Many cultures across Europe, such as early Islam, ancient Hinduism, Biblical era Jewish law, and the wealthier parts of Roman society included the provision for women to own businesses, have their own income, and own property. Anglo-Saxon laws from the 800s allowed women to own property and continue to own it after marriage, while Norse law let women conduct business as equals with men.
In the 1100s, English common law combined Anglo-Saxon and Norman traditions to create the idea that marriage was a single financial entity, known as coverture. This meant that married women couldn’t own property, run a business, or take someone to court, because the ‘marriage entity’ had to do that. This concept of coverture gradually eroded over time until women became the property of their husbands around the 1600s. Widows were restricted by inheritance laws, but spinsters had some freedoms away from this mess.
Coverture favoured men until the UK passed the Married Women’s Property Act in 1870, allowing married women to keep any property they brought into the marriage. Prior to 1870, whatever a woman owned prior to marriage automatically became the husband’s property, along with the woman. The Married Women’s Property Act was also a big moment in the suffrage movement, which dates back to 1832. In terms of independence, the 1870 Act was a massive step for women as they finally were able to maintain property independent of their husband.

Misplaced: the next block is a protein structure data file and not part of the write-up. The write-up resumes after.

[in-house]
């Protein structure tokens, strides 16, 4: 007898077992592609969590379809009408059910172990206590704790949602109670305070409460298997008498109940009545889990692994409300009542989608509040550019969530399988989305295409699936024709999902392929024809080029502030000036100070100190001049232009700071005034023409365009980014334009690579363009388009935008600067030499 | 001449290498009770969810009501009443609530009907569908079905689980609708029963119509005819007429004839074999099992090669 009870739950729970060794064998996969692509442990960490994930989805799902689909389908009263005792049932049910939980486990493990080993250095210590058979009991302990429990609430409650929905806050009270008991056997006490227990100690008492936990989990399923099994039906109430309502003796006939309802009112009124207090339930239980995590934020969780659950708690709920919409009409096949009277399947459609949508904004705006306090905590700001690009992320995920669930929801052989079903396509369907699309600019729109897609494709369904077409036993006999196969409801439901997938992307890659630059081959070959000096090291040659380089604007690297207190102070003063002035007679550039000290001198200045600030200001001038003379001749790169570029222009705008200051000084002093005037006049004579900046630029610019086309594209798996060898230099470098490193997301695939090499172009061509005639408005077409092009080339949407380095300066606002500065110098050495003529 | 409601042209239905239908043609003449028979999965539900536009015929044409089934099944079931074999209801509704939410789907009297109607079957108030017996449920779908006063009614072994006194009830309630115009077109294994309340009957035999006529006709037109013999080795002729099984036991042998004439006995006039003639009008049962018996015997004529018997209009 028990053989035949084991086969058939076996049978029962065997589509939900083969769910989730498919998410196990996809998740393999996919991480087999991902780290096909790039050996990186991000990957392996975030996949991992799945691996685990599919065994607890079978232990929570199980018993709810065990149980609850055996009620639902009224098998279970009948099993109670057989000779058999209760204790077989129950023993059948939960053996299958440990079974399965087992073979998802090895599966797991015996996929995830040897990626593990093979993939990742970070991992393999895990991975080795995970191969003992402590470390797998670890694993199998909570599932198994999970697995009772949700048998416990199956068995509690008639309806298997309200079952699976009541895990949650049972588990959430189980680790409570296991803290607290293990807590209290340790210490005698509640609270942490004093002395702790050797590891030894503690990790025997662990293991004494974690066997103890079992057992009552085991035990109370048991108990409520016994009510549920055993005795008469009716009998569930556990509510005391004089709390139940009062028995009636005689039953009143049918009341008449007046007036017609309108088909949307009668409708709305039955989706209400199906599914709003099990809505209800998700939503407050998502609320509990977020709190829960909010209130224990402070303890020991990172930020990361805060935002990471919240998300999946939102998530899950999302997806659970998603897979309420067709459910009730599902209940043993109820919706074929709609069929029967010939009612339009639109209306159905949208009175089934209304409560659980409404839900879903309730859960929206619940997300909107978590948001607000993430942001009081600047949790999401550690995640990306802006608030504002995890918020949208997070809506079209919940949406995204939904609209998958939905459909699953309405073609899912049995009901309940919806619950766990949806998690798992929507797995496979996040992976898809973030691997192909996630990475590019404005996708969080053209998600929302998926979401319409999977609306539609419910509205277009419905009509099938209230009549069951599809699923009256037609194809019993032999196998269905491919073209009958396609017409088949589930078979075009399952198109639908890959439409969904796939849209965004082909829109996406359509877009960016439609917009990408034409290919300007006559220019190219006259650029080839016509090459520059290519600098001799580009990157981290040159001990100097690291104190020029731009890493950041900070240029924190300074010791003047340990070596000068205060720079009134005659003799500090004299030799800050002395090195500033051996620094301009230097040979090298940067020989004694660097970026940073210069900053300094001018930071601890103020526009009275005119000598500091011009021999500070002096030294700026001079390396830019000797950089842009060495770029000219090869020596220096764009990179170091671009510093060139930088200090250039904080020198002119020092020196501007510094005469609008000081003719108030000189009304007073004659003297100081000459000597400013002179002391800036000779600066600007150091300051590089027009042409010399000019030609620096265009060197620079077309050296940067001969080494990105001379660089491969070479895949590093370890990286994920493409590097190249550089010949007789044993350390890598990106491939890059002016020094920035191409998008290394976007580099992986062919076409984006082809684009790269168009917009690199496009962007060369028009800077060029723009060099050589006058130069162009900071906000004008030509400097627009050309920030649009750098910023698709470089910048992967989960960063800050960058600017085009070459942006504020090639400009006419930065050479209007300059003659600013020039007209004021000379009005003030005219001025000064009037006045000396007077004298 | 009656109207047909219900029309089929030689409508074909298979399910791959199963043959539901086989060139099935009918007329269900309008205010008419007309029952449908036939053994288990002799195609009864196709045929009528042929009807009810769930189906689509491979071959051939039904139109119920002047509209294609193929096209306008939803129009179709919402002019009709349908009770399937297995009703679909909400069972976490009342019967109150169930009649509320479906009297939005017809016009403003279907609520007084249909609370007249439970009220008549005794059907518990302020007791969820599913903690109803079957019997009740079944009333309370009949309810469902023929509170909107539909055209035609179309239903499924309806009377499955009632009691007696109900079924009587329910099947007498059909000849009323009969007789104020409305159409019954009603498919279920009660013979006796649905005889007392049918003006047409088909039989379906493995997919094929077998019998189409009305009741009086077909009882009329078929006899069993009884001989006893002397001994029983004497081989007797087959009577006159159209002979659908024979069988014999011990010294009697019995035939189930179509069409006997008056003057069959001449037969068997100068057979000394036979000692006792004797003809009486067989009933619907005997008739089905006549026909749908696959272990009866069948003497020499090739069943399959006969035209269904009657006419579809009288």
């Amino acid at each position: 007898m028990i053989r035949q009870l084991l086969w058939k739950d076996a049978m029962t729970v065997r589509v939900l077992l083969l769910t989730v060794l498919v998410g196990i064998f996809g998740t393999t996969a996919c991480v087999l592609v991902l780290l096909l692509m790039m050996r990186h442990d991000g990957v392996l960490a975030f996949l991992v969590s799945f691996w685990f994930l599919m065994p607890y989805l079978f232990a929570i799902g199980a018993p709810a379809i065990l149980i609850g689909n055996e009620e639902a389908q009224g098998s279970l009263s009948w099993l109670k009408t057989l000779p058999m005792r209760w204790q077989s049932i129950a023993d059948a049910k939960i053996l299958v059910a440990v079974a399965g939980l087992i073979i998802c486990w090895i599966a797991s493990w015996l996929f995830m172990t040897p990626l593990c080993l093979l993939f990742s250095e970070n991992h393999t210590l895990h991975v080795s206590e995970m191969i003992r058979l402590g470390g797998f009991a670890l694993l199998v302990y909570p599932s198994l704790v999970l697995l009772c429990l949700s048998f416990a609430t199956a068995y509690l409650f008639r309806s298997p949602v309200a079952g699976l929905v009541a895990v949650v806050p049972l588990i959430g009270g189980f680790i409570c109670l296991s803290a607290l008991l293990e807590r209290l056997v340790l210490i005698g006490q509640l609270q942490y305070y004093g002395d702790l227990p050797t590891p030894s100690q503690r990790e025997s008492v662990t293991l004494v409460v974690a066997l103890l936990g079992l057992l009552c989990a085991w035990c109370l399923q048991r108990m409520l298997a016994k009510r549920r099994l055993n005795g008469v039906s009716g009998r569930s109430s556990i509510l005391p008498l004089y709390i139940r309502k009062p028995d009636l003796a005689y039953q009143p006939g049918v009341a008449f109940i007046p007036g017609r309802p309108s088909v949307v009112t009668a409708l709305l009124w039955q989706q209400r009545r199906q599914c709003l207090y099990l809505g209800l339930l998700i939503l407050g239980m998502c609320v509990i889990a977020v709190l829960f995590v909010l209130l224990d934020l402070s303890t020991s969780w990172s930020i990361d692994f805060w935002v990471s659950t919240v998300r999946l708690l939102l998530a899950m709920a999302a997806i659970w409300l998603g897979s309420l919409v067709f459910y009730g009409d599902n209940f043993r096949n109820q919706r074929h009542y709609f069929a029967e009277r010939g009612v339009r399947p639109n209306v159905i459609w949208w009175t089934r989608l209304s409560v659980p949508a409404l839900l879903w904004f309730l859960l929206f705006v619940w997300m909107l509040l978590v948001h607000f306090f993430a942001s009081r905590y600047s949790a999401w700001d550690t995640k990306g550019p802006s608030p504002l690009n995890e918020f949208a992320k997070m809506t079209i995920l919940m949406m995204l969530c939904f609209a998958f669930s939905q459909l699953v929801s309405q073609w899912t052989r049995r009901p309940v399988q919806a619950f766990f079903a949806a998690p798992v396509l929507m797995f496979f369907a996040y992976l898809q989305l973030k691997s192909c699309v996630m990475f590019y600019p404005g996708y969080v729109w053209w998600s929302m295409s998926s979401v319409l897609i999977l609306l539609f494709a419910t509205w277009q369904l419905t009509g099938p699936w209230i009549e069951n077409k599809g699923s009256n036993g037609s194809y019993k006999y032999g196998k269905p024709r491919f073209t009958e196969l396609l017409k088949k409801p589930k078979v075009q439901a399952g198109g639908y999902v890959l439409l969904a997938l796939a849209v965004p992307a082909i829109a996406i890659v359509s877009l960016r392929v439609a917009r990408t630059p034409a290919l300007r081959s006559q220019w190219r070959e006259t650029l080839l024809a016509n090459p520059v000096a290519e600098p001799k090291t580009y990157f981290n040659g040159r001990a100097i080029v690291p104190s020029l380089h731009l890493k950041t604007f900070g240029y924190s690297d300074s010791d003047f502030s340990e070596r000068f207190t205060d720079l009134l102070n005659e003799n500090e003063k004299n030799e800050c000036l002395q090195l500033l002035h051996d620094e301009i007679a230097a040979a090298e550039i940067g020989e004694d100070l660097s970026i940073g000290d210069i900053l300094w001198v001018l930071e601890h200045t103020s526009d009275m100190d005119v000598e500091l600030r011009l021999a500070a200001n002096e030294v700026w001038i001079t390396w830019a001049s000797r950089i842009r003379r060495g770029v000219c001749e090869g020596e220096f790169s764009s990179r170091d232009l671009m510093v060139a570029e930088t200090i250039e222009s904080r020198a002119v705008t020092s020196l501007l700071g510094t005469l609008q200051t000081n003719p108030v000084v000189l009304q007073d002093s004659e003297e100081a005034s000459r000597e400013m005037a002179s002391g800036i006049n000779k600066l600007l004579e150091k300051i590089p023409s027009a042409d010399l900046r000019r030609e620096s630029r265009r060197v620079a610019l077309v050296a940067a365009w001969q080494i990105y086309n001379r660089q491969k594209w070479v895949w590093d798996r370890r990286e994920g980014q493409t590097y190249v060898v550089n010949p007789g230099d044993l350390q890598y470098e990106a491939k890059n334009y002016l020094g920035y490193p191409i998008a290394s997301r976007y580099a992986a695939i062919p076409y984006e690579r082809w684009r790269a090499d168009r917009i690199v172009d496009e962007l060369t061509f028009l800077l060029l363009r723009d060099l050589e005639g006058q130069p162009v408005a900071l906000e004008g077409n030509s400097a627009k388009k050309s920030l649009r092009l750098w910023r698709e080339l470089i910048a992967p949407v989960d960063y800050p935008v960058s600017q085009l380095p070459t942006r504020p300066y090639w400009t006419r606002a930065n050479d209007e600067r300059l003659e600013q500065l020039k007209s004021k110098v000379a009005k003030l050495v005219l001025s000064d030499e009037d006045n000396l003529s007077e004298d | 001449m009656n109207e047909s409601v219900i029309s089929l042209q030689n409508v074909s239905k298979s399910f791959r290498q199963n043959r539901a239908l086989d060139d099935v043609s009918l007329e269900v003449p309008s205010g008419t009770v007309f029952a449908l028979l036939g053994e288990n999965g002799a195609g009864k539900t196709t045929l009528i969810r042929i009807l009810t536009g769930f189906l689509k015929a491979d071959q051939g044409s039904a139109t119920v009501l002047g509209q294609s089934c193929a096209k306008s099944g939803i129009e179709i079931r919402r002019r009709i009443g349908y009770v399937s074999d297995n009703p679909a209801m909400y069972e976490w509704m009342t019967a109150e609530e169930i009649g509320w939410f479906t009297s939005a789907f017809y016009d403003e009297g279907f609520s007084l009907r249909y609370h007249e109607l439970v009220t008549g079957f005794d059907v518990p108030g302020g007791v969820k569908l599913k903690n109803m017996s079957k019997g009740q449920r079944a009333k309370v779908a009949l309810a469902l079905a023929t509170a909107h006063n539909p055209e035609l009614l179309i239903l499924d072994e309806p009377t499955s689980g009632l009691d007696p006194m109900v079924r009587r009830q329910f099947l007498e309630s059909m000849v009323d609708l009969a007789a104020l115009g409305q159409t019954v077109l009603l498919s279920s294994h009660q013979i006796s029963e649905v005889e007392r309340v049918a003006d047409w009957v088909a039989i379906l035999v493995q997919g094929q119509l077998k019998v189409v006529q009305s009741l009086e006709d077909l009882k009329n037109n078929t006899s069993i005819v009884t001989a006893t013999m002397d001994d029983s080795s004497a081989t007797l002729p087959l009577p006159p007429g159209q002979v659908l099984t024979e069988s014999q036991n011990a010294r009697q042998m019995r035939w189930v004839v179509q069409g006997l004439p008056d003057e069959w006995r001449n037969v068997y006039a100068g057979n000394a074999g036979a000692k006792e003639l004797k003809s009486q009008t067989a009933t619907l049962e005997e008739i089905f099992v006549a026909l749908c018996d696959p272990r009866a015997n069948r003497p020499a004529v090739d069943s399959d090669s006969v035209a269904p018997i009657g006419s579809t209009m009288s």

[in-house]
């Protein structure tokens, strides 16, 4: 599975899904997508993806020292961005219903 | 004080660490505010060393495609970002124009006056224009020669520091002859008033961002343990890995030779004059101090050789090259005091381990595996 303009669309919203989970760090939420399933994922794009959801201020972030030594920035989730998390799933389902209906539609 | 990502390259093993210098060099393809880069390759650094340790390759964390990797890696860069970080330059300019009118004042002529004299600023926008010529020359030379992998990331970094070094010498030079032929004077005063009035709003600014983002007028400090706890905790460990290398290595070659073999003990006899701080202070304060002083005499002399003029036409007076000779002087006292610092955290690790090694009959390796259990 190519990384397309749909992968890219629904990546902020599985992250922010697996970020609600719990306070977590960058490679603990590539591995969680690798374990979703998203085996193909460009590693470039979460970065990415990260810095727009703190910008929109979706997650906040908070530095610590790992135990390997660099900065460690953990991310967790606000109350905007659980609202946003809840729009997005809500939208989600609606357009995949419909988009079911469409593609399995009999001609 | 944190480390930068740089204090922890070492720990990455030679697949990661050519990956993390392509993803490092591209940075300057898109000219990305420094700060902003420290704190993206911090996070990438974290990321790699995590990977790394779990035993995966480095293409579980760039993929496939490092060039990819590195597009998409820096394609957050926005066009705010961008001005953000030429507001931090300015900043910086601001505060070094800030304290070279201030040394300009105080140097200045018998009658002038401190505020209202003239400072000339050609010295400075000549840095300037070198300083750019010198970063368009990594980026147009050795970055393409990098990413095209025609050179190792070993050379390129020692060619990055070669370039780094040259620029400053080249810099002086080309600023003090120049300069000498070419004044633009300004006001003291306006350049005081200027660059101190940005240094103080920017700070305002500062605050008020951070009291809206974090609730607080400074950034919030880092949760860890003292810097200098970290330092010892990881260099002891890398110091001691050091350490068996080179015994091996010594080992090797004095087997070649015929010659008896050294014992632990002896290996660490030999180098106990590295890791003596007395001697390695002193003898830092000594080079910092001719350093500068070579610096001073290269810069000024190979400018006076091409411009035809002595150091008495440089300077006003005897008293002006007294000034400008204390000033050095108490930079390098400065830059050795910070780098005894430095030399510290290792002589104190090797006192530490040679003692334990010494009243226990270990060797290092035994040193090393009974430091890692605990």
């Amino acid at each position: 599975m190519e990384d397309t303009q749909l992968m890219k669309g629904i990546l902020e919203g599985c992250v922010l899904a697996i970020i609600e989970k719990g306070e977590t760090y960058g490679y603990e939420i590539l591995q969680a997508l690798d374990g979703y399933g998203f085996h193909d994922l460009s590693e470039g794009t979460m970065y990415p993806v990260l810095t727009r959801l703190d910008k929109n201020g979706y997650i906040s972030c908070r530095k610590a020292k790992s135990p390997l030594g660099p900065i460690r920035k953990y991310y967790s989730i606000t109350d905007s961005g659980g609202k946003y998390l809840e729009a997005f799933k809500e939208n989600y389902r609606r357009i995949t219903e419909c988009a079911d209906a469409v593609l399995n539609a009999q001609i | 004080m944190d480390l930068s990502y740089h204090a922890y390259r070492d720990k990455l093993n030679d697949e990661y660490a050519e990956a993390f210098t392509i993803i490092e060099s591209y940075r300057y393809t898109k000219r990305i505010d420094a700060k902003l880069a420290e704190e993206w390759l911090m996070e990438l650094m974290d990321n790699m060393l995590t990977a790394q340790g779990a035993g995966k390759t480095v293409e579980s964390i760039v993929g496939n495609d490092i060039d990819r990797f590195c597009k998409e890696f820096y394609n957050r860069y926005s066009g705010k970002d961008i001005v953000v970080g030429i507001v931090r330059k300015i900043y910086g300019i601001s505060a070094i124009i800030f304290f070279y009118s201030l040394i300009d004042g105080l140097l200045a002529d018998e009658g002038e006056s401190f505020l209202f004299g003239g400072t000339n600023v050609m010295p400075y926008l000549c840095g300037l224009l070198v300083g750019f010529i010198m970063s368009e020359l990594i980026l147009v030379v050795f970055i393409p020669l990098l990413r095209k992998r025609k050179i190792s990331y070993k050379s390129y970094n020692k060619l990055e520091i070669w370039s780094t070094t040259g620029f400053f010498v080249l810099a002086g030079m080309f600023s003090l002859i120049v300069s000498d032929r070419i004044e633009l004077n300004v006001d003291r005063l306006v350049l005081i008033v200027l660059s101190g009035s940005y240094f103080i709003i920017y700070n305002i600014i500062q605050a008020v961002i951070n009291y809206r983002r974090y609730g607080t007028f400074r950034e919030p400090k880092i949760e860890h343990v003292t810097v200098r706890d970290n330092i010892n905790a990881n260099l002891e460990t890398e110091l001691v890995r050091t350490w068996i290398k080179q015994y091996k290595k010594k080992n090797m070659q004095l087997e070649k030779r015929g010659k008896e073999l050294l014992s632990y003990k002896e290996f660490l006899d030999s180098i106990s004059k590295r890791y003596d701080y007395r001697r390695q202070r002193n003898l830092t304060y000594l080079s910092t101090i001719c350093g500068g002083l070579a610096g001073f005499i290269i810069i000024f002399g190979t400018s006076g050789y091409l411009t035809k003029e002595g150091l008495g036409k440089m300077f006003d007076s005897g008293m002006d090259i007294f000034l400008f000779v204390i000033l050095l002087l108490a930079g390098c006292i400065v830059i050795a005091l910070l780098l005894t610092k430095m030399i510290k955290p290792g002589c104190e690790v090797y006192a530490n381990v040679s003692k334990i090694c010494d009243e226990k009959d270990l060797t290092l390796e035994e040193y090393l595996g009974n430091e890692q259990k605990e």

Now, none of this discussion includes the work done by women, especially working class women, as their contribution to the household. Most of this work has been erased from records because women (and therefore their work and income) belonged to their husband. To be a spinster in these times gave women a lot more freedom from the restrictions of coverture, however, it meant they had to have their own income either through work or inheritance (and most inheritance laws ignored female children).
How this relates to my books:
Bluestocking Series – mf romances set in 1887/88. Once married, the heroines could retain any wealth they brought to the marriage under the Married Women’s Property Act.
Her Lady’s Honor – ff romance set in 1919. Women over 30 in the UK had been given the vote (as well as men over 21) in 1918. Lesbian relationships weren’t recognised by law; they weren’t illegal (that law only applied to gay men), and they couldn’t get married either. They lived as spinster ‘best friends’ with a lot more personal and financial freedom than married women. Because inheritance laws in the UK still favoured men, women often didn’t have independent incomes unless they earned them through their own work. Women during WWI were paid much less than men for the same work, with women earning an average of 11 shillings a week and men earning 26 shillings a week.